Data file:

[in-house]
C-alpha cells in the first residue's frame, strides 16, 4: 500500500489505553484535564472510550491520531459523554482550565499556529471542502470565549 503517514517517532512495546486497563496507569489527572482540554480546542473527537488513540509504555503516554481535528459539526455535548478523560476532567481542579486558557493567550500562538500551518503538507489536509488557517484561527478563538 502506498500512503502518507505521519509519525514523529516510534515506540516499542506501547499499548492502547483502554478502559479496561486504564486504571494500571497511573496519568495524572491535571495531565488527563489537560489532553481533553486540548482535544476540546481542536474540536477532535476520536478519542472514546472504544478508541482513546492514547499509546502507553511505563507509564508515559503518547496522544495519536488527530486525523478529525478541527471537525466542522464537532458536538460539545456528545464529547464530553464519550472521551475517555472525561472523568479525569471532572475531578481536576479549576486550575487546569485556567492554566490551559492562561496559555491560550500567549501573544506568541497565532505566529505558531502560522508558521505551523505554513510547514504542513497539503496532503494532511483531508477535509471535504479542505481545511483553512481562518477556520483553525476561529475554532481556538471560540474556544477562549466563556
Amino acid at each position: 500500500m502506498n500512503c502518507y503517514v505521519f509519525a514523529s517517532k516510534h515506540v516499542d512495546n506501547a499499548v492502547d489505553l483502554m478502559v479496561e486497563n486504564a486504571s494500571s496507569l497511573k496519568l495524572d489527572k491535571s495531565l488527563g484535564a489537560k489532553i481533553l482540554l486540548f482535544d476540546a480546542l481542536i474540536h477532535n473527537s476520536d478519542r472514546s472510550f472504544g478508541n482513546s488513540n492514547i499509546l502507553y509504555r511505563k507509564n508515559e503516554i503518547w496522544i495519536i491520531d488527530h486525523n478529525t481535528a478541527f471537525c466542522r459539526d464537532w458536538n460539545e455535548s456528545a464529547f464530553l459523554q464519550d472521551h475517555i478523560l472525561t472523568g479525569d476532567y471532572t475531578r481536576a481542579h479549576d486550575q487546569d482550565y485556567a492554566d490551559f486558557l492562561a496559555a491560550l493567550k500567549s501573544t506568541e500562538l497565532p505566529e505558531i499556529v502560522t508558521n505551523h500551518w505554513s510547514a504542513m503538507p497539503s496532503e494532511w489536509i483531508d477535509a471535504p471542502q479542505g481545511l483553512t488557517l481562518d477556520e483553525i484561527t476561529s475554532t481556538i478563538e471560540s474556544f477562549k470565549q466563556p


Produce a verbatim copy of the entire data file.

[in-house]
C-alpha cells in the first residue's frame, strides 16, 4: 500500500489505553484535564472510550491520531459523554482550565499556529471542502470565549 503517514517517532512495546486497563496507569489527572482540554480546542473527537488513540509504555503516554481535528459539526455535548478523560476532567481542579486558557493567550500562538500551518503538507489536509488557517484561527478563538 502506498500512503502518507505521519509519525514523529516510534515506540516499542506501547499499548492502547483502554478502559479496561486504564486504571494500571497511573496519568495524572491535571495531565488527563489537560489532553481533553486540548482535544476540546481542536474540536477532535476520536478519542472514546472504544478508541482513546492514547499509546502507553511505563507509564508515559503518547496522544495519536488527530486525523478529525478541527471537525466542522464537532458536538460539545456528545464529547464530553464519550472521551475517555472525561472523568479525569471532572475531578481536576479549576486550575487546569485556567492554566490551559492562561496559555491560550500567549501573544506568541497565532505566529505558531502560522508558521505551523505554513510547514504542513497539503496532503494532511483531508477535509471535504479542505481545511483553512481562518477556520483553525476561529475554532481556538471560540474556544477562549466563556
Amino acid at each position: 500500500m502506498n500512503c502518507y503517514v505521519f509519525a514523529s517517532k516510534h515506540v516499542d512495546n506501547a499499548v492502547d489505553l483502554m478502559v479496561e486497563n486504564a486504571s494500571s496507569l497511573k496519568l495524572d489527572k491535571s495531565l488527563g484535564a489537560k489532553i481533553l482540554l486540548f482535544d476540546a480546542l481542536i474540536h477532535n473527537s476520536d478519542r472514546s472510550f472504544g478508541n482513546s488513540n492514547i499509546l502507553y509504555r511505563k507509564n508515559e503516554i503518547w496522544i495519536i491520531d488527530h486525523n478529525t481535528a478541527f471537525c466542522r459539526d464537532w458536538n460539545e455535548s456528545a464529547f464530553l459523554q464519550d472521551h475517555i478523560l472525561t472523568g479525569d476532567y471532572t475531578r481536576a481542579h479549576d486550575q487546569d482550565y485556567a492554566d490551559f486558557l492562561a496559555a491560550l493567550k500567549s501573544t506568541e500562538l497565532p505566529e505558531i499556529v502560522t508558521n505551523h500551518w505554513s510547514a504542513m503538507p497539503s496532503e494532511w489536509i483531508d477535509a471535504p471542502q479542505g481545511l483553512t488557517l481562518d477556520e483553525i484561527t476561529s475554532t481556538i478563538e471560540s474556544f477562549k470565549q466563556p